In celebration of the release of THE MIDNIGHT CIRCUS by Jane Yolen, Tachyon presents glimpses from the book that “sings with magic, darkness, and wonder–perfect for anyone who has ever loved a fairy tale.” (Meagan Spooner, author of the Starbound Trilogy)
You could say it all began in 1827 (though my part of it didn’t start until 1963) because that was the year Tsar Nicholas I decided to draft Jews into the army. Before that, of course, only Russian peasants and undesirables had to face the awful twenty-five-year service.
But it was more than just service to the state the Jewish boys were called to do. For them, being in the army meant either starvation—for they would not eat non-kosher food—or conversion. No wonder their parents said kaddish for them when they were taken.
After Tsar Nicholas’ edict, the army drafted sons of tax evaders and sons of Jews without passports. They picked up runaways and dissidents and cleaned the jails of Jews. Worst of all, they forced the kahal, the Jewish Community Council, to fill a quota of thirty boys for every one thousand Jews on the rolls—and those rolls contained the names of a lot of dead Jews as well as living. The Russian census takers were not very careful with their figures. It was the slaughter of the innocents all over again, and no messiah in sight.
The richest members of the community and the kahal got their own sons off, of course. Bribes were rampant, as were forgeries. Boys were reported on the census as much younger than they were, or they were given up for adoption to Jewish families without sons of their own, since single sons were never taken. And once in a while, a truly desperate mother would encourage her sons to mutilate themselves, for the army—like kosher butchers—did not accept damaged stock.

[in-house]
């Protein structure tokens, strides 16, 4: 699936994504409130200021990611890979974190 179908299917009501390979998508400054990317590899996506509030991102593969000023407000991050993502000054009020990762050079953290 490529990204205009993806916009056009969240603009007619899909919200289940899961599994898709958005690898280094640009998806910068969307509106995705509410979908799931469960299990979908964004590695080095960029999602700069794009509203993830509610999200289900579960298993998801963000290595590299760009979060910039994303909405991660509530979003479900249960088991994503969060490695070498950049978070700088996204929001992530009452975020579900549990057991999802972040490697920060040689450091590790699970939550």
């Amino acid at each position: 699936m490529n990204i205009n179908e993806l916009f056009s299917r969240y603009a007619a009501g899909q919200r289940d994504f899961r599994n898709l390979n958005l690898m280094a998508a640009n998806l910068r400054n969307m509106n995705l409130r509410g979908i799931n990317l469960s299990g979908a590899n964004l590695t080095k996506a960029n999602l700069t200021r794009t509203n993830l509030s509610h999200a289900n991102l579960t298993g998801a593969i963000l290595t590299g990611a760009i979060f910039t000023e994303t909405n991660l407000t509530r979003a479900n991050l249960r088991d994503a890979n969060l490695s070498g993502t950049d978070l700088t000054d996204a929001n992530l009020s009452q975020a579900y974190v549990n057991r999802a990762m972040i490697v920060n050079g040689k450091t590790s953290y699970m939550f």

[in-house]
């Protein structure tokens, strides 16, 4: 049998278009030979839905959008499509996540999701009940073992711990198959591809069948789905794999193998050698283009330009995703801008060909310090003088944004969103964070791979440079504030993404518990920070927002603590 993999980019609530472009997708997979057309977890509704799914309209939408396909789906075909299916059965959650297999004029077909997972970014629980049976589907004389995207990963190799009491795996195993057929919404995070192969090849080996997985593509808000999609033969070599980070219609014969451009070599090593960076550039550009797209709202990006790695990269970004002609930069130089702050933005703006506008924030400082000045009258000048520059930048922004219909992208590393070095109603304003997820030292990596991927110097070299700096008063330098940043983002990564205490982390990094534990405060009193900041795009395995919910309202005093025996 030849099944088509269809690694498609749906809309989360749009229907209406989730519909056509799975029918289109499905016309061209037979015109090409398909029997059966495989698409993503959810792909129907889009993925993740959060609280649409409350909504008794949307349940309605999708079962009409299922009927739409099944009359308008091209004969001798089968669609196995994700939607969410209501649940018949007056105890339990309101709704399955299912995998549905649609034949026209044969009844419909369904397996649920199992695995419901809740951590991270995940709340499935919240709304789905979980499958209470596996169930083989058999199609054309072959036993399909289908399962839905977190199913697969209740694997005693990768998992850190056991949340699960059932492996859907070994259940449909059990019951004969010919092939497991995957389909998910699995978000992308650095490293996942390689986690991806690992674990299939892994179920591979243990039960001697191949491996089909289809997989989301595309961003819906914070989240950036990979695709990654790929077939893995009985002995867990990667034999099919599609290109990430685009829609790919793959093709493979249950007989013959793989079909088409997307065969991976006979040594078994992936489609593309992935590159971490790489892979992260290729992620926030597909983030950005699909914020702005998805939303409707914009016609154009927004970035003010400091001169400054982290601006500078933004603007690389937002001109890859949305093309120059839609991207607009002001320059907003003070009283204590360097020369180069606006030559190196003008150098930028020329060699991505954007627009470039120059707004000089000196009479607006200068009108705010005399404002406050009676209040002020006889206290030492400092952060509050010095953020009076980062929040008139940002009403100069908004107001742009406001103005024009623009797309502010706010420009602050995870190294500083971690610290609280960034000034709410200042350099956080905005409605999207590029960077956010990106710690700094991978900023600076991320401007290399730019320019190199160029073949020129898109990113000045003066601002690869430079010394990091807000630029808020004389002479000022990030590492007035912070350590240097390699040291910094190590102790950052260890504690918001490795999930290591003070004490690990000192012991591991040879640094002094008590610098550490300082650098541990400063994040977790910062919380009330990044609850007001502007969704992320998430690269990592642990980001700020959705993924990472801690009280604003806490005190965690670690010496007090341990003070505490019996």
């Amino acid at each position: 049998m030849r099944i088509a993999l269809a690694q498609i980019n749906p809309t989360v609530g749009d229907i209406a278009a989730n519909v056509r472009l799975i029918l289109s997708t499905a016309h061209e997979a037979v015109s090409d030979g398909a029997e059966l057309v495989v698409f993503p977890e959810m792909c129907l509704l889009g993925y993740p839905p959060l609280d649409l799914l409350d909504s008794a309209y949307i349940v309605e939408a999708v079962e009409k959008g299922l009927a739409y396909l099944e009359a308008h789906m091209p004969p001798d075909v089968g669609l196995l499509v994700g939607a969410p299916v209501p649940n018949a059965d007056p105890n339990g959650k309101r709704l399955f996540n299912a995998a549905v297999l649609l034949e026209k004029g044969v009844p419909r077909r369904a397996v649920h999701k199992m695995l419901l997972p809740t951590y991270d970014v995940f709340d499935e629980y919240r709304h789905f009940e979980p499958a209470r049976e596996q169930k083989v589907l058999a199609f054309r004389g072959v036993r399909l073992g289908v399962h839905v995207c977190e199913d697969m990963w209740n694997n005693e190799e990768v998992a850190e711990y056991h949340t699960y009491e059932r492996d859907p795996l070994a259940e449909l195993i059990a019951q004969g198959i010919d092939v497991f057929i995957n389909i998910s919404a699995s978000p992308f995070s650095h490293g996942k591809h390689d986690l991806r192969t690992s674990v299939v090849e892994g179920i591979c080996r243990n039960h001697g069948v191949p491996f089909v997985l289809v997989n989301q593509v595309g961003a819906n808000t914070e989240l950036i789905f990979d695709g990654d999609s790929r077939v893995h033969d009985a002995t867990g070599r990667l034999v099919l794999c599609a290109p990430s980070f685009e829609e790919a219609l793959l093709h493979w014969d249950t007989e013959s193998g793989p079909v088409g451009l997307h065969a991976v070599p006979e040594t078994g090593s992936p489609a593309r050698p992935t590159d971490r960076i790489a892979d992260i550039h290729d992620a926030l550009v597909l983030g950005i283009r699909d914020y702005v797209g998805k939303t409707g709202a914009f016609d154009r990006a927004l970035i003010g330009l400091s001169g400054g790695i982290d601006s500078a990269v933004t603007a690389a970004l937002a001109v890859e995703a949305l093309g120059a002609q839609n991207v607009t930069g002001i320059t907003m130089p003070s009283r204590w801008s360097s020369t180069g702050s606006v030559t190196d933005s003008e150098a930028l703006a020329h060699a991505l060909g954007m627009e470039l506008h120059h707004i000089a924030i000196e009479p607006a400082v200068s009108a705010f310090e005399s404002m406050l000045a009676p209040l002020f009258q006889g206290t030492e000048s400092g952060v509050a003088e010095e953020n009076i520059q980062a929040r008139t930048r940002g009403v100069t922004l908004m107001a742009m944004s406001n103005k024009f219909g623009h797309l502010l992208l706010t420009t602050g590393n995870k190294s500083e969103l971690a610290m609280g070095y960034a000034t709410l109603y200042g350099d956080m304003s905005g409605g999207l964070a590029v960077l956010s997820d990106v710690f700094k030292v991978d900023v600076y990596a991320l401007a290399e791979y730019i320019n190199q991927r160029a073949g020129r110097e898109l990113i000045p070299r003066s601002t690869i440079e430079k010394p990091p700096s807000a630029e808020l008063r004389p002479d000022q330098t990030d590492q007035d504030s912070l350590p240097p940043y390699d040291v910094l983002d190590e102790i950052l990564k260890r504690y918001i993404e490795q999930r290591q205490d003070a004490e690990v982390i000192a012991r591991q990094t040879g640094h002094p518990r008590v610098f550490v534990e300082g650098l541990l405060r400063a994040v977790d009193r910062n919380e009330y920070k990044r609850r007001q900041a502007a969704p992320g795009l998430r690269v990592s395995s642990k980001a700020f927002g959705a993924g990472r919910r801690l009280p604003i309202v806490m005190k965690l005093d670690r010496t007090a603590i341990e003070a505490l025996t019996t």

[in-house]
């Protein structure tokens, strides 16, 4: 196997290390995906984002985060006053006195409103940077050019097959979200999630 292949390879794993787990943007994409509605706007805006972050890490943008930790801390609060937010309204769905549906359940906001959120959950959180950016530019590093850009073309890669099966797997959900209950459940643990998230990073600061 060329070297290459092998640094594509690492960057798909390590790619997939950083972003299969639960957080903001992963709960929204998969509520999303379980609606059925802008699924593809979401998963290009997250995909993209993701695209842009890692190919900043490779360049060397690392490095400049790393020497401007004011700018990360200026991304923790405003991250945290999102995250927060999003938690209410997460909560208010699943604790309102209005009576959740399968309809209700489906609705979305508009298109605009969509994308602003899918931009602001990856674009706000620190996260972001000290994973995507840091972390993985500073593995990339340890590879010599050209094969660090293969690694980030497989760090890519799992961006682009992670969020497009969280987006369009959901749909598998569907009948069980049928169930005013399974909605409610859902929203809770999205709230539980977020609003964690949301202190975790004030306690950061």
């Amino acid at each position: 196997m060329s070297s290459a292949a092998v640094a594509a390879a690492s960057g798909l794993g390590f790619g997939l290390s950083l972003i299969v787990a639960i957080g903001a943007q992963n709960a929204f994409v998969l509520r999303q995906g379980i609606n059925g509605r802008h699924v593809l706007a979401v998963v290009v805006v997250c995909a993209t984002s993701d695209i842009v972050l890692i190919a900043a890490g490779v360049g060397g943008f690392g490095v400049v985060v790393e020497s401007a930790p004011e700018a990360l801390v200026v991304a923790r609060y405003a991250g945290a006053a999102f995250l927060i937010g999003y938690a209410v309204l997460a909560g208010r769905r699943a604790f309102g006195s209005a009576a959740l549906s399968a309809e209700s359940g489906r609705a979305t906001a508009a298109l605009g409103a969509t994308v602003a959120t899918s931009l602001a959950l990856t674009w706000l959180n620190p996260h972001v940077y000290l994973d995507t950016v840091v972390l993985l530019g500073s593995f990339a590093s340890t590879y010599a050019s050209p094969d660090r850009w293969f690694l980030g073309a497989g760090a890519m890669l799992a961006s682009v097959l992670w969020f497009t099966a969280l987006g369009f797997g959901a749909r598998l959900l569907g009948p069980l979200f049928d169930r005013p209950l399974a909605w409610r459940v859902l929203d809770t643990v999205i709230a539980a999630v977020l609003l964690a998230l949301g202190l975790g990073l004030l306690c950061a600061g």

In my grandfather’s village was a family known popularly as Eight-Toes because that is how many each of the five sons had. They’d cut off their little toes to escape the draft.
So many boys were trying in so many ways to avoid conscription that a new and awful profession arose amongst the Jews—the khaper.He was a kidnapper, a bounty hunter, a Jew against Jews.
My Aunt Vera used to sing an old song, but I didn’t know what it meant until almost too late:
I had already washed and said the blessing
When the snatcher walked right in.
“Where are you going?” he asks me.
“To buy wheat, to buy corn.”
“Oh no,” he says, “you are on your way,
Trying to escape . . .”
One of my uncles remarked once that the family had come over to escape the khapers in the 1850s, and I thought he said ‘the coppers.’” For years I was sure the Yolens were but one step ahead of the police. Given my Uncle Louis’ reputation as a bootlegger, why should anyone have wondered at my mistake? But I learned about the khaper—thereal one—the year I was sixteen. And I understood, for the first time, why my family had left Ykaterinoslav without bothering to pack or say goodbye.